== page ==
Imagine yourself open to all experiences; having a positive attitude, not denying negative feelings, but working through them. Imagine living in the moment without prejudging or having preconceptions, fully appreciating the present as a new and exciting experience. Imagine living with confidence, trusting your gut-feelings and honoring your ability to make the right choices. Imagine how creative thinking and risk taking could change your life. Imagine yourself happy and satisfied, always looking for new challenges and experiences. Imagine yourself... as a fully functioning person. That is, self-actualized.
Self-actualization is one of the key concepts in person-centered therapy and can be summed up as the achievement of one's full potential through creativity, independence, spontaneity, and a grasp of the real world. So how does one achieve this? According to Carl Rogers, American theorist and psychologist, the answer is congruent concepts of self. Within Rogers' theory, a person's self-image includes how a person sees themselves and how they believe the world sees them. This is also sometimes referred to as the actual self. An ideal self is the person we want to become. Our hopes, dreams, expectations, social pressures, stereotypes, etc., all comprise the ideal-self.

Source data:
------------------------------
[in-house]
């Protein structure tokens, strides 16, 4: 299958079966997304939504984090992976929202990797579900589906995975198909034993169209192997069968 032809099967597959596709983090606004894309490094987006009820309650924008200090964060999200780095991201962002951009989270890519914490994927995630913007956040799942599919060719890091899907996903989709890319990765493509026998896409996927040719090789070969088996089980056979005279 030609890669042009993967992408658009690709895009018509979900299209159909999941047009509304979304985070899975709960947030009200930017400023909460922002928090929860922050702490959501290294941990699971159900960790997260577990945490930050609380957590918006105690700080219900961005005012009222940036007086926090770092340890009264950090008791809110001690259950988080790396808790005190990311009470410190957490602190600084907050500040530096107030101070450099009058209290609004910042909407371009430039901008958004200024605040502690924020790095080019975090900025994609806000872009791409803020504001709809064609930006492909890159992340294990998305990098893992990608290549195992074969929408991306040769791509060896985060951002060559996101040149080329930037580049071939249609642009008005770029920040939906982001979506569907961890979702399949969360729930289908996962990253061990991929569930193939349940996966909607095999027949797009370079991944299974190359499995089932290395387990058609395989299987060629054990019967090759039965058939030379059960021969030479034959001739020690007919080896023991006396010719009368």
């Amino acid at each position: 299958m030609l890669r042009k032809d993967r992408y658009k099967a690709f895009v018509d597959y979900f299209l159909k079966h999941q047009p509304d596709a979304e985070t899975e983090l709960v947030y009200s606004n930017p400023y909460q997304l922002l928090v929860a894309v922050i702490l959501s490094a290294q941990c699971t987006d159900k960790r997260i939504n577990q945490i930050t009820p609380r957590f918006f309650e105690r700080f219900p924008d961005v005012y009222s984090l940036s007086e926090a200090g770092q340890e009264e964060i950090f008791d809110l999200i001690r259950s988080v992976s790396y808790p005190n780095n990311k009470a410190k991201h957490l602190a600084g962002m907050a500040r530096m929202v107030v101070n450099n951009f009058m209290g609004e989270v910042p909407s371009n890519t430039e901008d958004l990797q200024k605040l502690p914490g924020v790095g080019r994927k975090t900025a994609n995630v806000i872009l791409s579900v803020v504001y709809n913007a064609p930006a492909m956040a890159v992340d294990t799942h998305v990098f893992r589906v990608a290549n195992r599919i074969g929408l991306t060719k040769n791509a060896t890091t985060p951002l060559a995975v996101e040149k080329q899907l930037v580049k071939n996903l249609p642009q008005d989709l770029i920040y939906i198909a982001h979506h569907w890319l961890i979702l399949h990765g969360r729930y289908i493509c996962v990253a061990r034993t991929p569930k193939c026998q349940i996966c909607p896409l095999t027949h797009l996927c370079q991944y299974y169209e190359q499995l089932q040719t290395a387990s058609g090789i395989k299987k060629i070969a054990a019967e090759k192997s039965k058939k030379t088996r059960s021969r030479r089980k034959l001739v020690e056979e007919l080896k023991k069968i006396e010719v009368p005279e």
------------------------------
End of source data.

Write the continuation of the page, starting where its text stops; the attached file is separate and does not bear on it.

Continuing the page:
When a person's self-image and ideal self are not aligned, they are considered incongruent. A person's development, and ultimately their contentment, are halted by incongruence. The person will begin to experience what is, essentially, an existential crisis; meaning they feel uncertain of who they are and what they're doing in life. When an individual is in a state of incongruence, their self-image, ideal self, or both, must be altered before progress can be made. This concept brings to mind a quote by Mahatma Gandhi, "Happiness is when what you think, what you say, and what you do are in harmony."
What does your self-image look like? Who is your actual-self? Who would you like to be? Is your ideal-self realistic? And is it really what you want, or just want you think you should want? When a person can evaluate these things with accurate insight, adjusting as necessary, they're likely to self-actualize, meeting their full potential. And then what? Goals change. People change. Our ideals change. All providing an opportunity to start all over again...
And I'd like to build on Roger's theory, adding another concept of self. I call it the ultimate-self; the person God created us to be. Ephesians 2:10 tells us, "For we are His workmanship, created in Christ Jesus for good works, which God prepared beforehand, that we should walk in them." God's Word paints a vivd picture of who He wants us to be: our ultimate self. When this becomes our ideal-self, and our self-image falls in line with it, we not only actualize, we eternalize.